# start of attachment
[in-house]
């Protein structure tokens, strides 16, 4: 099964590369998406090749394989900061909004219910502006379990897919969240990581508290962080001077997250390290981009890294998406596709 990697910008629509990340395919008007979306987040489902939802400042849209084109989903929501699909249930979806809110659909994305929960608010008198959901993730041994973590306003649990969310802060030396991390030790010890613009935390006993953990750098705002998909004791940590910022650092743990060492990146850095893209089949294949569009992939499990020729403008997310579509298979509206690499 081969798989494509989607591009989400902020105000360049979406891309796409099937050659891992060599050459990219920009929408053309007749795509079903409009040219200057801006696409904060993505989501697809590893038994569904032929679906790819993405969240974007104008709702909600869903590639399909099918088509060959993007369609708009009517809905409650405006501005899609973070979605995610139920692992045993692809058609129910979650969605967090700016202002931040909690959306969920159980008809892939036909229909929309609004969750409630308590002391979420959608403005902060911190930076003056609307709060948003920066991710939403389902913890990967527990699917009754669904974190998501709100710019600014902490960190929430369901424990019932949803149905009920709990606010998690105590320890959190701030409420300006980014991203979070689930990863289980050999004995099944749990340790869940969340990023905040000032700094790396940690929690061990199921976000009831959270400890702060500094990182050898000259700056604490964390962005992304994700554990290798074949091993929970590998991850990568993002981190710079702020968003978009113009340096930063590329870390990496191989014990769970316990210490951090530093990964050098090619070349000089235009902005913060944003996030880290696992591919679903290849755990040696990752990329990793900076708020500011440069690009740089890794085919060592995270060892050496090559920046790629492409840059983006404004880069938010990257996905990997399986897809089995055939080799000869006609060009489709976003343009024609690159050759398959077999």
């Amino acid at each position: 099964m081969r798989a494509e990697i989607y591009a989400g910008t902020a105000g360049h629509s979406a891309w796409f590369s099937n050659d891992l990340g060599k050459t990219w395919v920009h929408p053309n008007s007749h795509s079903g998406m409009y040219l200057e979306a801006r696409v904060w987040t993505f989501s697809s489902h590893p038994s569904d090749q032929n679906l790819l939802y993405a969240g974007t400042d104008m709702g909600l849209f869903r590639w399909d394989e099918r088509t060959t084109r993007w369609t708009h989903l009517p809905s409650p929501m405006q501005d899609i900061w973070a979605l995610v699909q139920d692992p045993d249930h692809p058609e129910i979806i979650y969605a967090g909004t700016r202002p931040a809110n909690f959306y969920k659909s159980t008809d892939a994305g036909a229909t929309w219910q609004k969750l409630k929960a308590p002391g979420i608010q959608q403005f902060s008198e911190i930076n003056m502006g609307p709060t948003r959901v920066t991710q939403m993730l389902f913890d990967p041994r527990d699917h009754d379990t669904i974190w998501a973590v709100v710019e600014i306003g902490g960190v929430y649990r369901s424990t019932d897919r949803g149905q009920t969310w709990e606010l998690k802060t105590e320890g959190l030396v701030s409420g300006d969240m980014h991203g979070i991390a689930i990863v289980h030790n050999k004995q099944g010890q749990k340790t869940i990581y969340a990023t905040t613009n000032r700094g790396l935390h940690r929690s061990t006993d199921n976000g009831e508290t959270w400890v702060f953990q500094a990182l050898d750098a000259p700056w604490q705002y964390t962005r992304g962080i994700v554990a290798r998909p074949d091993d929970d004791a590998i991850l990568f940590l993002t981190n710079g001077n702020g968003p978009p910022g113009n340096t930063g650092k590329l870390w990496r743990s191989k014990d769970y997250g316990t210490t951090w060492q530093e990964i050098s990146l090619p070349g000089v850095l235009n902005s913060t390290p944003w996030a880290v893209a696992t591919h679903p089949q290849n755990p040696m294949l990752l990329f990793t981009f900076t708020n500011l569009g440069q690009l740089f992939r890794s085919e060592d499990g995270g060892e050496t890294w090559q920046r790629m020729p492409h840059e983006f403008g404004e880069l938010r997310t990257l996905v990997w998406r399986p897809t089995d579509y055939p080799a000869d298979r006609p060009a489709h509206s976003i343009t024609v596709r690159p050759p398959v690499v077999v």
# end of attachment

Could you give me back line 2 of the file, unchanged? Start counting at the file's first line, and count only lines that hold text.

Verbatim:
């Protein structure tokens, strides 16, 4: 099964590369998406090749394989900061909004219910502006379990897919969240990581508290962080001077997250390290981009890294998406596709 990697910008629509990340395919008007979306987040489902939802400042849209084109989903929501699909249930979806809110659909994305929960608010008198959901993730041994973590306003649990969310802060030396991390030790010890613009935390006993953990750098705002998909004791940590910022650092743990060492990146850095893209089949294949569009992939499990020729403008997310579509298979509206690499 081969798989494509989607591009989400902020105000360049979406891309796409099937050659891992060599050459990219920009929408053309007749795509079903409009040219200057801006696409904060993505989501697809590893038994569904032929679906790819993405969240974007104008709702909600869903590639399909099918088509060959993007369609708009009517809905409650405006501005899609973070979605995610139920692992045993692809058609129910979650969605967090700016202002931040909690959306969920159980008809892939036909229909929309609004969750409630308590002391979420959608403005902060911190930076003056609307709060948003920066991710939403389902913890990967527990699917009754669904974190998501709100710019600014902490960190929430369901424990019932949803149905009920709990606010998690105590320890959190701030409420300006980014991203979070689930990863289980050999004995099944749990340790869940969340990023905040000032700094790396940690929690061990199921976000009831959270400890702060500094990182050898000259700056604490964390962005992304994700554990290798074949091993929970590998991850990568993002981190710079702020968003978009113009340096930063590329870390990496191989014990769970316990210490951090530093990964050098090619070349000089235009902005913060944003996030880290696992591919679903290849755990040696990752990329990793900076708020500011440069690009740089890794085919060592995270060892050496090559920046790629492409840059983006404004880069938010990257996905990997399986897809089995055939080799000869006609060009489709976003343009024609690159050759398959077999």